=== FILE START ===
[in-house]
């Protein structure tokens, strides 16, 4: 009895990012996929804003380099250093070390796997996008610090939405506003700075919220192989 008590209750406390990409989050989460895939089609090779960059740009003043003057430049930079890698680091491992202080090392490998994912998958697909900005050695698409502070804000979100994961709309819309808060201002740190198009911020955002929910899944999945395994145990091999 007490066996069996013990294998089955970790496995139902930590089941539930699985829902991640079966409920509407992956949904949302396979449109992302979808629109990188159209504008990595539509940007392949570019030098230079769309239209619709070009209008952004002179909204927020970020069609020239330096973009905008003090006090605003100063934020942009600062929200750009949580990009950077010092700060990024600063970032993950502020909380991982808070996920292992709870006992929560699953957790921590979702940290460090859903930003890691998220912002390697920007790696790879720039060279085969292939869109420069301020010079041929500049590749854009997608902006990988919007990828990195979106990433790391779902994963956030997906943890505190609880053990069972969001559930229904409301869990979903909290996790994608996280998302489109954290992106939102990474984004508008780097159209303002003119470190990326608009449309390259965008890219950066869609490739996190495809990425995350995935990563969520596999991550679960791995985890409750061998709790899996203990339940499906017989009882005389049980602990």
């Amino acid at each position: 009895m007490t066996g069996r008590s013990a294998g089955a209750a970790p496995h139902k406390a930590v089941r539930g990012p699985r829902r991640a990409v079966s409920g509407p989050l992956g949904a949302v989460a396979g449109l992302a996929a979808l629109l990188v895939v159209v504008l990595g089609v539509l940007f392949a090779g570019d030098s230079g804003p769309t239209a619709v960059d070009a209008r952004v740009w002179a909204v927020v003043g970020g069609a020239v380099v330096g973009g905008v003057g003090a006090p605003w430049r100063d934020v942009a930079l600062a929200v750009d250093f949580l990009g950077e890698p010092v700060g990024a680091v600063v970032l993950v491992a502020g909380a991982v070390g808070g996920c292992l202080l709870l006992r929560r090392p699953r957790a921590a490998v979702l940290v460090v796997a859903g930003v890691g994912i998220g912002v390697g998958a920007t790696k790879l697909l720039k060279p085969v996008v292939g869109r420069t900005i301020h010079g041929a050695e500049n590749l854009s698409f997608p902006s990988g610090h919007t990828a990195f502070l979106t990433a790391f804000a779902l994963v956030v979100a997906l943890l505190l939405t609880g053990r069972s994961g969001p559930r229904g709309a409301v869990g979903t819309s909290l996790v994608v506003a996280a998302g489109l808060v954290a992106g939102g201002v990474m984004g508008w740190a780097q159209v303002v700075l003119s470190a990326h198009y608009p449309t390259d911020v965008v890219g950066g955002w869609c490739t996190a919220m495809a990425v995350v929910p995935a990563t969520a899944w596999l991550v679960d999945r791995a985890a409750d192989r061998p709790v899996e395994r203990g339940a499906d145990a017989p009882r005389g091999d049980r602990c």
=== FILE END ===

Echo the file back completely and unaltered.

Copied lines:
[in-house]
């Protein structure tokens, strides 16, 4: 009895990012996929804003380099250093070390796997996008610090939405506003700075919220192989 008590209750406390990409989050989460895939089609090779960059740009003043003057430049930079890698680091491992202080090392490998994912998958697909900005050695698409502070804000979100994961709309819309808060201002740190198009911020955002929910899944999945395994145990091999 007490066996069996013990294998089955970790496995139902930590089941539930699985829902991640079966409920509407992956949904949302396979449109992302979808629109990188159209504008990595539509940007392949570019030098230079769309239209619709070009209008952004002179909204927020970020069609020239330096973009905008003090006090605003100063934020942009600062929200750009949580990009950077010092700060990024600063970032993950502020909380991982808070996920292992709870006992929560699953957790921590979702940290460090859903930003890691998220912002390697920007790696790879720039060279085969292939869109420069301020010079041929500049590749854009997608902006990988919007990828990195979106990433790391779902994963956030997906943890505190609880053990069972969001559930229904409301869990979903909290996790994608996280998302489109954290992106939102990474984004508008780097159209303002003119470190990326608009449309390259965008890219950066869609490739996190495809990425995350995935990563969520596999991550679960791995985890409750061998709790899996203990339940499906017989009882005389049980602990």
């Amino acid at each position: 009895m007490t066996g069996r008590s013990a294998g089955a209750a970790p496995h139902k406390a930590v089941r539930g990012p699985r829902r991640a990409v079966s409920g509407p989050l992956g949904a949302v989460a396979g449109l992302a996929a979808l629109l990188v895939v159209v504008l990595g089609v539509l940007f392949a090779g570019d030098s230079g804003p769309t239209a619709v960059d070009a209008r952004v740009w002179a909204v927020v003043g970020g069609a020239v380099v330096g973009g905008v003057g003090a006090p605003w430049r100063d934020v942009a930079l600062a929200v750009d250093f949580l990009g950077e890698p010092v700060g990024a680091v600063v970032l993950v491992a502020g909380a991982v070390g808070g996920c292992l202080l709870l006992r929560r090392p699953r957790a921590a490998v979702l940290v460090v796997a859903g930003v890691g994912i998220g912002v390697g998958a920007t790696k790879l697909l720039k060279p085969v996008v292939g869109r420069t900005i301020h010079g041929a050695e500049n590749l854009s698409f997608p902006s990988g610090h919007t990828a990195f502070l979106t990433a790391f804000a779902l994963v956030v979100a997906l943890l505190l939405t609880g053990r069972s994961g969001p559930r229904g709309a409301v869990g979903t819309s909290l996790v994608v506003a996280a998302g489109l808060v954290a992106g939102g201002v990474m984004g508008w740190a780097q159209v303002v700075l003119s470190a990326h198009y608009p449309t390259d911020v965008v890219g950066g955002w869609c490739t996190a919220m495809a990425v995350v929910p995935a990563t969520a899944w596999l991550v679960d999945r791995a985890a409750d192989r061998p709790v899996e395994r203990g339940a499906d145990a017989p009882r005389g091999d049980r602990c």